Logan (1863) reported that "associated with the serpentine is a pale greenish pyroxene rock ... large masses of calcareous spar [calcite], probably filling a vein, are here met with." In most of the subsequent literature the deposit has been described as a calcite vein. Recent studies suggest that the deposit was formed by metasomatic replacement, and that the "vein" exploited by the Orford nickel mine was probably a large lense of calcite within a skam-like calc-silicate zone. Eustis (1879a) noted that "on surface other smaller veins and branches of spar [calcitel and gamet [grossular] are visible." The calc-silidate zone strikes north and dips about 70[degrees] to the west. It has a strike length of over 55 meters, and extends down-dip at least 45 meters. Its full width is unknown, but the "vein" itself was 3 meters wide (Eustis, 1879a).

The footwall serpentinite unit has been progressively carbonatized, grading from an essentially unaltered serpentinized harzburgite s6me 120 meters from the footwall, to tremolite and talc-tremolite marble on the footwall; carbonatization of the serpentinite is marked by a sharp increase in CaO and a decrease in MgO towards the footwall (Gauthier, 1986b; Trottier, 1985). Irregular patches of calcite in the serpentinite sometimes enclose relict massive chromite and serpentine Fortier, 1946). In common with other serpentinites in the Saint-Daniel Melange (Nickel, 1959), this selpentinite contains about 0.2% nickel (Gauthier, 1986b; Trottier, 1985); the concentration of nickel is essentially constant across the carbonatized zone.

Overlying the deposit on the hanging-wall side are phyllites or slates (St-Julien, 1961) which are identified with the pebbly mudstone matrix of the Saint-Daniel ophiolitic melange (Slivitzky and St-Julien, 1987). The true nature of the hanging-wall itself, which is not exposed at the surface, is uncertain. It has been variously described as a magnesian limestone (Eustis, 1879a), a silicic tuff or schist (Fortier, 1945; Fortier, 1946) and an acid volcanic rock (St-Julien, 1961). According to Eustis (1879a), the "No. 2 shaft ... was started on the vein in decomposed spar [calcitel and pyroxene [diopside], carrying occasionally small masses of chrome-gamet [grossular]," and reached "good solid nickel ore" at a depth of 14 meters. Dump material suggests that the order of abundance of the minerals is diopside > calcite >> grossular >> chromite >> millerite.

Two generations of diopside can be recognized: (1) fine-grained rock-like masses, often intergrown with grossular, and containing calcite-filled cavities lined with crystals of diopside and grossular; (2) coarsely crystallized masses, frequently enclosing angular, granular masses of grossular. Both generations of diopside are often found together, with sharp contacts, in a breccia-like melange. In addition to filling cavities, calcite occurs as very large, coarsely cleavable masses; in the overall paragenetic sequence it is the last mineral to have been deppsited. Chromite occurs as relict masses and grains, and is usually enclosed by grossular. In thin section, chromite inclusions in the grossular show fuzzy and fringed edges suggestive of their having been partially dissolved (Fortier, 1946). Millerite, and the nickel arsenide maucherite, are closely associated with grossular and diopside in calcite-filled cavities; no paragenetic priority is apparent among the minerals in the cavities (Palache and Wood, 1904), suggesting they crystallized at, or about the same time.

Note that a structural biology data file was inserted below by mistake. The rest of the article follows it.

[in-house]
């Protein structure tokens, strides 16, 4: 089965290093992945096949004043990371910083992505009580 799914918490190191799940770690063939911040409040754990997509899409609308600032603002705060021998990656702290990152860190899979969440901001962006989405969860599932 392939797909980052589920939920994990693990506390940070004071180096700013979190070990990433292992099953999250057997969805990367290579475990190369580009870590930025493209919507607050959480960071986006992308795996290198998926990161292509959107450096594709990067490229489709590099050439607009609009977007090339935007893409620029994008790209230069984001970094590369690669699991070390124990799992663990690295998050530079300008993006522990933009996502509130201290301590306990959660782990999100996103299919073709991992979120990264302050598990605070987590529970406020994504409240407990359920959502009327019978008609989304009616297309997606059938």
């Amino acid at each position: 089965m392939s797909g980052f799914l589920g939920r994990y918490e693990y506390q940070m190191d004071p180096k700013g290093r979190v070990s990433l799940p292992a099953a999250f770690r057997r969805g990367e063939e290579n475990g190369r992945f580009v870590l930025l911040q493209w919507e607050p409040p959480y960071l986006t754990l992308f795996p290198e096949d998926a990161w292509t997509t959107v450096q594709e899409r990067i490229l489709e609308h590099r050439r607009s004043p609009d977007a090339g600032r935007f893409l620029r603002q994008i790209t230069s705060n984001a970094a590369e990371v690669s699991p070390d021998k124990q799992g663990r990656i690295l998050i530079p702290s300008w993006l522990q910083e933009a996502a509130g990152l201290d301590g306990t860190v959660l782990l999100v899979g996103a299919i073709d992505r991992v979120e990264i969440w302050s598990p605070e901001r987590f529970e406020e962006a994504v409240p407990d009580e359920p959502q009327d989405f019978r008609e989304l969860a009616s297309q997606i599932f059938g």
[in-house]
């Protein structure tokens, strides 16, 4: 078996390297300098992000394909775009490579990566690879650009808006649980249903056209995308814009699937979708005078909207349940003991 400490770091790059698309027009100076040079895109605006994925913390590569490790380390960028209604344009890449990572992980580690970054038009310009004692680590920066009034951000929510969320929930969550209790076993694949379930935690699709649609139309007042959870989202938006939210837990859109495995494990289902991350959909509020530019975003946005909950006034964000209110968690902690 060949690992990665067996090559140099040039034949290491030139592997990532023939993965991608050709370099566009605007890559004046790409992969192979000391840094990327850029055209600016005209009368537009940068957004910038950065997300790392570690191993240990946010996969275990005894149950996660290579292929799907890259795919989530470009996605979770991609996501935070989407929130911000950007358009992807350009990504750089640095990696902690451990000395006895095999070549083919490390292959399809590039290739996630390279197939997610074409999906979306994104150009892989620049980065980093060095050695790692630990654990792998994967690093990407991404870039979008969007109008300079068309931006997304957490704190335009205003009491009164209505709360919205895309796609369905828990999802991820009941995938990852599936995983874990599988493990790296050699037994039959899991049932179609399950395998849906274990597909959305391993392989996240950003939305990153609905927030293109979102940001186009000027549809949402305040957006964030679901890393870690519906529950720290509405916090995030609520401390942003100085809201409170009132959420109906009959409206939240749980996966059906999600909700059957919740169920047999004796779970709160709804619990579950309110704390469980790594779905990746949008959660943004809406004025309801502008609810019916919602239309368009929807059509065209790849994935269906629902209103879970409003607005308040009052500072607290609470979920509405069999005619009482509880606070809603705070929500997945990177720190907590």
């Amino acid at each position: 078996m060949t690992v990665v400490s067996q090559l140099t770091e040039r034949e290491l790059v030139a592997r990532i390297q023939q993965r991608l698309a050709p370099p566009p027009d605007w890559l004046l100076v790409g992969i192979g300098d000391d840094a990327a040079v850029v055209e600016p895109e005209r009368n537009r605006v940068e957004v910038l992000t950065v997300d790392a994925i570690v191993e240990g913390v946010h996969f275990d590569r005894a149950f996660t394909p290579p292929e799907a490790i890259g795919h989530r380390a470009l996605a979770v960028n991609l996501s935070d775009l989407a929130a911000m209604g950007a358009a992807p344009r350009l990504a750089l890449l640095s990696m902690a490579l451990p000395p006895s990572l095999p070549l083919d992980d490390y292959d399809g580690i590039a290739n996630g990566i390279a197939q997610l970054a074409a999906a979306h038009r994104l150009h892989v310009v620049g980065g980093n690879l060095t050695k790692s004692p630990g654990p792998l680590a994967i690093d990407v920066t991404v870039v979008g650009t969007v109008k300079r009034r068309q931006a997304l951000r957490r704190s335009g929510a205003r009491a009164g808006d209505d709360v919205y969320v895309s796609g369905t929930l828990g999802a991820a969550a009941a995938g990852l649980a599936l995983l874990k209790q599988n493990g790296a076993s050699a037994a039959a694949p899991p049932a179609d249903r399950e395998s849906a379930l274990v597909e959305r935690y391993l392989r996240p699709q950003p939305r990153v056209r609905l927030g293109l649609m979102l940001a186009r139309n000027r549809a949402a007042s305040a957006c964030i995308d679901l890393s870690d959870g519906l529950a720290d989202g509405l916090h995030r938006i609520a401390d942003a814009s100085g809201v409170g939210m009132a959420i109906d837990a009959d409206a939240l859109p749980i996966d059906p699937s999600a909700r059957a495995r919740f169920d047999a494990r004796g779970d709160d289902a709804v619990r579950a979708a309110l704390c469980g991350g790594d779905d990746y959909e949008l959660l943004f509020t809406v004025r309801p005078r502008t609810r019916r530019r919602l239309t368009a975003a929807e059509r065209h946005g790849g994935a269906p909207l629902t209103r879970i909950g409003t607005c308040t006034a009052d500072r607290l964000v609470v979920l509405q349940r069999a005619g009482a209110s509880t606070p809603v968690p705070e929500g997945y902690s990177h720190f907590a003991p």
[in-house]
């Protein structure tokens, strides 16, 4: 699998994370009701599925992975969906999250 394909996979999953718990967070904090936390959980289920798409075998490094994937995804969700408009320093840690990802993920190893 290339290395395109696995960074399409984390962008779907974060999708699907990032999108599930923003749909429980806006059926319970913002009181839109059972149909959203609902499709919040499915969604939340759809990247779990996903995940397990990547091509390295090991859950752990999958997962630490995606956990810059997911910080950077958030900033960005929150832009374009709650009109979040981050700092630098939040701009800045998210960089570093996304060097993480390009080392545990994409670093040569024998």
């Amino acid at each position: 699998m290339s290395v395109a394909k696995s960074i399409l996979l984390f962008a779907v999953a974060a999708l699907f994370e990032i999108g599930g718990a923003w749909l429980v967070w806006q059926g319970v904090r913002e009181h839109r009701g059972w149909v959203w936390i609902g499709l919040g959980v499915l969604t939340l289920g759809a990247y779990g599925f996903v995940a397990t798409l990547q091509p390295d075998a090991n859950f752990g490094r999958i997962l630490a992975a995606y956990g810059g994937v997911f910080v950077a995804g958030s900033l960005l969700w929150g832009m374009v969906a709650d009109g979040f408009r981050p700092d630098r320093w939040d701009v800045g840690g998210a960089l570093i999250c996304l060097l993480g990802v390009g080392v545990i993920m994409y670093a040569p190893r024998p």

Textural features of the mineral assemblages, and the carbonatization of the footwall serpentinite, are consistent with a hydrothermal origin for the Orford nickel deposit (Fortier, 1946; Gauthier, 1985; Gauthier, 1986a; Gauthier, 1986b; Gauthier et al., 1989). Carbonatization of ultramafic rocks in ophiolitic complexes has been postulated to result from [CO.sub.2]-CA metasomatism by hydrothermal solutions circulating along deep-seated suture zones during the late stages of their tectonic emplacement and serpentinization (Buisson and Leblanc, 1985). The end-product of this metasomatism is listwaenite, a carbonate-rich rock. As the hydrothermal system evolves, the listwaenite itself may undergo replacement. Several sulfide replacement deposits of this nature have been recognized in the Dunnage terrane of the Quebec Appalachians (Gauthier et al., 1989).

A tentative model is herein proposed for the genesis of the Orford nickel deposit. Following carbonatization of the selpentinite by [CO.sub.2]-Ca metasomatism and the formation of listwaenite along the fault contact, continued hydrothermal activity, probably coeval with regional metamorphism, resulted in the replacement of the listwaenite by diopside and grossular. Chromite in the listwaenite, probably derived from the protolith serpentinite, provided nucleation sites for some of the grossular. Chromium mobilized by the partial dissolution of chromite was taken up by the grossular. Nickel, already present in the listwaenite and probably derived from the protolith serpentinite, was also mobilized, and with the addition of sulfur, arsenic and possibly more nickel, was reprecipitated as millerite and maucherite. The fine-grained diopside-grossular assemblage was subsequently brecciated by fault movement. Hydrothermal solutions then invaded the fractured zone, depositing diopside, grossular and calcite in openings.


The minerals occurring at the Orford nickel mine are listed in Table 1. Species marked with an asterisk were identified in the course of the present study and have not been previously reported from this locality. Mineral identifications were made by a combination of X-ray powder diffraction, and semiquantitative (EDS) and quantitative (WDS) electron microprobe analyses.
Table 1. Minerals of the Orford nickel mine.

Sulfides                              Phosphates and
Arsenopyrite(*)                       Arsenates
Godlevskite(*)                        Annabergite(*)
Maucherite                            Apatite group(*)
Pentlandite(*)                        Silicates
Oxides                                Allanite-(Ce)*